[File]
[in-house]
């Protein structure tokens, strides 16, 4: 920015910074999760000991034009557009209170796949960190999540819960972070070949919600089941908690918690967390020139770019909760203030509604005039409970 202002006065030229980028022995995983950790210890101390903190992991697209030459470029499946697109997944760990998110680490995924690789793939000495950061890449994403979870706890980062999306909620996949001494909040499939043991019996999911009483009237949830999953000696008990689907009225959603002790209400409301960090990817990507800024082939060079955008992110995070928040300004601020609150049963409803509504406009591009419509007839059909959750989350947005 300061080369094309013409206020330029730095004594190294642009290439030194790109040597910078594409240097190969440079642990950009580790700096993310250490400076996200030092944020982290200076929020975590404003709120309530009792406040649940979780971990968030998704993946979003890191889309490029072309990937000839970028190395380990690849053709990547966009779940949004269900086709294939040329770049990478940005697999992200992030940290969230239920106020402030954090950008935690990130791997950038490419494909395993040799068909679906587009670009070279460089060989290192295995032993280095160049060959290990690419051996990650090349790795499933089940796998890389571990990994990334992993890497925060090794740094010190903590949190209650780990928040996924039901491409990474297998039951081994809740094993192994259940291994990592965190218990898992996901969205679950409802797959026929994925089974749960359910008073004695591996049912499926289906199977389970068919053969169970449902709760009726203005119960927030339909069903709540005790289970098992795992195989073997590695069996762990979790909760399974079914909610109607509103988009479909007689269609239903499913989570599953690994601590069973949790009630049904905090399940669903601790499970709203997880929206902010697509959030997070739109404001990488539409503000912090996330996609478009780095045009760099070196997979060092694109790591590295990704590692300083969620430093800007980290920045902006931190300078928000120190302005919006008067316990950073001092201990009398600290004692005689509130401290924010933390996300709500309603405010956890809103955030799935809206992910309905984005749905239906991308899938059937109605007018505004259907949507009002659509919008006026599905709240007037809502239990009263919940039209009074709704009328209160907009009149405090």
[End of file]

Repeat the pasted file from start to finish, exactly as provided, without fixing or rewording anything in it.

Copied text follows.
[in-house]
């Protein structure tokens, strides 16, 4: 920015910074999760000991034009557009209170796949960190999540819960972070070949919600089941908690918690967390020139770019909760203030509604005039409970 202002006065030229980028022995995983950790210890101390903190992991697209030459470029499946697109997944760990998110680490995924690789793939000495950061890449994403979870706890980062999306909620996949001494909040499939043991019996999911009483009237949830999953000696008990689907009225959603002790209400409301960090990817990507800024082939060079955008992110995070928040300004601020609150049963409803509504406009591009419509007839059909959750989350947005 300061080369094309013409206020330029730095004594190294642009290439030194790109040597910078594409240097190969440079642990950009580790700096993310250490400076996200030092944020982290200076929020975590404003709120309530009792406040649940979780971990968030998704993946979003890191889309490029072309990937000839970028190395380990690849053709990547966009779940949004269900086709294939040329770049990478940005697999992200992030940290969230239920106020402030954090950008935690990130791997950038490419494909395993040799068909679906587009670009070279460089060989290192295995032993280095160049060959290990690419051996990650090349790795499933089940796998890389571990990994990334992993890497925060090794740094010190903590949190209650780990928040996924039901491409990474297998039951081994809740094993192994259940291994990592965190218990898992996901969205679950409802797959026929994925089974749960359910008073004695591996049912499926289906199977389970068919053969169970449902709760009726203005119960927030339909069903709540005790289970098992795992195989073997590695069996762990979790909760399974079914909610109607509103988009479909007689269609239903499913989570599953690994601590069973949790009630049904905090399940669903601790499970709203997880929206902010697509959030997070739109404001990488539409503000912090996330996609478009780095045009760099070196997979060092694109790591590295990704590692300083969620430093800007980290920045902006931190300078928000120190302005919006008067316990950073001092201990009398600290004692005689509130401290924010933390996300709500309603405010956890809103955030799935809206992910309905984005749905239906991308899938059937109605007018505004259907949507009002659509919008006026599905709240007037809502239990009263919940039209009074709704009328209160907009009149405090």